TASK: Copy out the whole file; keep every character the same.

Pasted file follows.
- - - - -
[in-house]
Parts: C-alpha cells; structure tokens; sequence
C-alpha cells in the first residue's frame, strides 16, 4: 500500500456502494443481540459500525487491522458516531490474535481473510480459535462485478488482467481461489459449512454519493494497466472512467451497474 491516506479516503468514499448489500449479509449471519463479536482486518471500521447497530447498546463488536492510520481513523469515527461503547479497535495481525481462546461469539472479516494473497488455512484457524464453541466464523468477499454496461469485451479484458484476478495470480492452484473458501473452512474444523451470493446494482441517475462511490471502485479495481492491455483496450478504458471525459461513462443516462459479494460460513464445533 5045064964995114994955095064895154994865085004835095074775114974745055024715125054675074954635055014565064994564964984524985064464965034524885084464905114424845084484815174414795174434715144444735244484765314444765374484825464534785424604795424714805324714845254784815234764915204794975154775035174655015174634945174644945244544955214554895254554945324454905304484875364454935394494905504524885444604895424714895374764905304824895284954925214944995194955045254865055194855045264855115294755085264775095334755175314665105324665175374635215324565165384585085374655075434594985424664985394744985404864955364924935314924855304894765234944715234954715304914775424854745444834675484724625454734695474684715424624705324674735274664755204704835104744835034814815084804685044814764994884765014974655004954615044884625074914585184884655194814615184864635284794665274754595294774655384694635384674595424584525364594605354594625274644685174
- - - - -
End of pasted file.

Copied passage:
[in-house]
Parts: C-alpha cells; structure tokens; sequence
C-alpha cells in the first residue's frame, strides 16, 4: 500500500456502494443481540459500525487491522458516531490474535481473510480459535462485478488482467481461489459449512454519493494497466472512467451497474 491516506479516503468514499448489500449479509449471519463479536482486518471500521447497530447498546463488536492510520481513523469515527461503547479497535495481525481462546461469539472479516494473497488455512484457524464453541466464523468477499454496461469485451479484458484476478495470480492452484473458501473452512474444523451470493446494482441517475462511490471502485479495481492491455483496450478504458471525459461513462443516462459479494460460513464445533 5045064964995114994955095064895154994865085004835095074775114974745055024715125054675074954635055014565064994564964984524985064464965034524885084464905114424845084484815174414795174434715144444735244484765314444765374484825464534785424604795424714805324714845254784815234764915204794975154775035174655015174634945174644945244544955214554895254554945324454905304484875364454935394494905504524885444604895424714895374764905304824895284954925214944995194955045254865055194855045264855115294755085264775095334755175314665105324665175374635215324565165384585085374655075434594985424664985394744985404864955364924935314924855304894765234944715234954715304914775424854745444834675484724625454734695474684715424624705324674735274664755204704835104744835034814815084804685044814764994884765014974655004954615044884625074914585184884655194814615184864635284794665274754595294774655384694635384674595424584525364594605354594625274644685174